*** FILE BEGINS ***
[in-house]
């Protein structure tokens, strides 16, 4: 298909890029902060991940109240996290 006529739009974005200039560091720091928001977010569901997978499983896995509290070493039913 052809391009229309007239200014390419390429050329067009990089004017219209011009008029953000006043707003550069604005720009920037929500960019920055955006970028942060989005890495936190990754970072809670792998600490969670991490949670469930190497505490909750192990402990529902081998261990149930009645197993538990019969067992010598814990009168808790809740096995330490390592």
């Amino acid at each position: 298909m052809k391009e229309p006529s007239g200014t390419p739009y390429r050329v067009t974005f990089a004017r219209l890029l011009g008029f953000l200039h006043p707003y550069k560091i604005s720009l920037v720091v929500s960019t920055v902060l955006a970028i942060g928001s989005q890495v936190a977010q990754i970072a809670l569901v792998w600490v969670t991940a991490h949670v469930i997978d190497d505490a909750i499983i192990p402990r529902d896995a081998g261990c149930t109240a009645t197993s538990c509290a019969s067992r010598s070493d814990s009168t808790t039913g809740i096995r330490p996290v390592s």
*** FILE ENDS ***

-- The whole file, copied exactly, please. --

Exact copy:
[in-house]
């Protein structure tokens, strides 16, 4: 298909890029902060991940109240996290 006529739009974005200039560091720091928001977010569901997978499983896995509290070493039913 052809391009229309007239200014390419390429050329067009990089004017219209011009008029953000006043707003550069604005720009920037929500960019920055955006970028942060989005890495936190990754970072809670792998600490969670991490949670469930190497505490909750192990402990529902081998261990149930009645197993538990019969067992010598814990009168808790809740096995330490390592």
């Amino acid at each position: 298909m052809k391009e229309p006529s007239g200014t390419p739009y390429r050329v067009t974005f990089a004017r219209l890029l011009g008029f953000l200039h006043p707003y550069k560091i604005s720009l920037v720091v929500s960019t920055v902060l955006a970028i942060g928001s989005q890495v936190a977010q990754i970072a809670l569901v792998w600490v969670t991940a991490h949670v469930i997978d190497d505490a909750i499983i192990p402990r529902d896995a081998g261990c149930t109240a009645t197993s538990c509290a019969s067992r010598s070493d814990s009168t808790t039913g809740i096995r330490p996290v390592s």